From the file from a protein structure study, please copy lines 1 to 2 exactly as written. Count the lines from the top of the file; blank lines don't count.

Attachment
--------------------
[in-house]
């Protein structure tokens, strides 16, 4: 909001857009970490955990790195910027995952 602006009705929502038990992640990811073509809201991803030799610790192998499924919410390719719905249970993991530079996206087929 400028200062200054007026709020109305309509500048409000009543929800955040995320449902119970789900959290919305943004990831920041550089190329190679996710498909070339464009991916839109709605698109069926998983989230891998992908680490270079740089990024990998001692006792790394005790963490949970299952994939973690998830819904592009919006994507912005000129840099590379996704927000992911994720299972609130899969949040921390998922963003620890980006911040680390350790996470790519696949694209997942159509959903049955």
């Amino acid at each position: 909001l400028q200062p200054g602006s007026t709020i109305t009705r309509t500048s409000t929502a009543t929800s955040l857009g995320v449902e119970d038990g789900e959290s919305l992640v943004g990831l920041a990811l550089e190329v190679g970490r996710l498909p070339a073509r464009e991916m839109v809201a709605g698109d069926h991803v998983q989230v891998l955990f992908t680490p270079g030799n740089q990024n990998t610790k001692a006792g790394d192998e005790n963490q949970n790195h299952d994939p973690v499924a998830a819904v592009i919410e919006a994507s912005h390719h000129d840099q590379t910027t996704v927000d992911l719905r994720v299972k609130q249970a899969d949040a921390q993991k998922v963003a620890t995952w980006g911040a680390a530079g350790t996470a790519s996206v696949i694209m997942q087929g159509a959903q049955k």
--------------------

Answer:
[in-house]
């Protein structure tokens, strides 16, 4: 909001857009970490955990790195910027995952 602006009705929502038990992640990811073509809201991803030799610790192998499924919410390719719905249970993991530079996206087929 400028200062200054007026709020109305309509500048409000009543929800955040995320449902119970789900959290919305943004990831920041550089190329190679996710498909070339464009991916839109709605698109069926998983989230891998992908680490270079740089990024990998001692006792790394005790963490949970299952994939973690998830819904592009919006994507912005000129840099590379996704927000992911994720299972609130899969949040921390998922963003620890980006911040680390350790996470790519696949694209997942159509959903049955």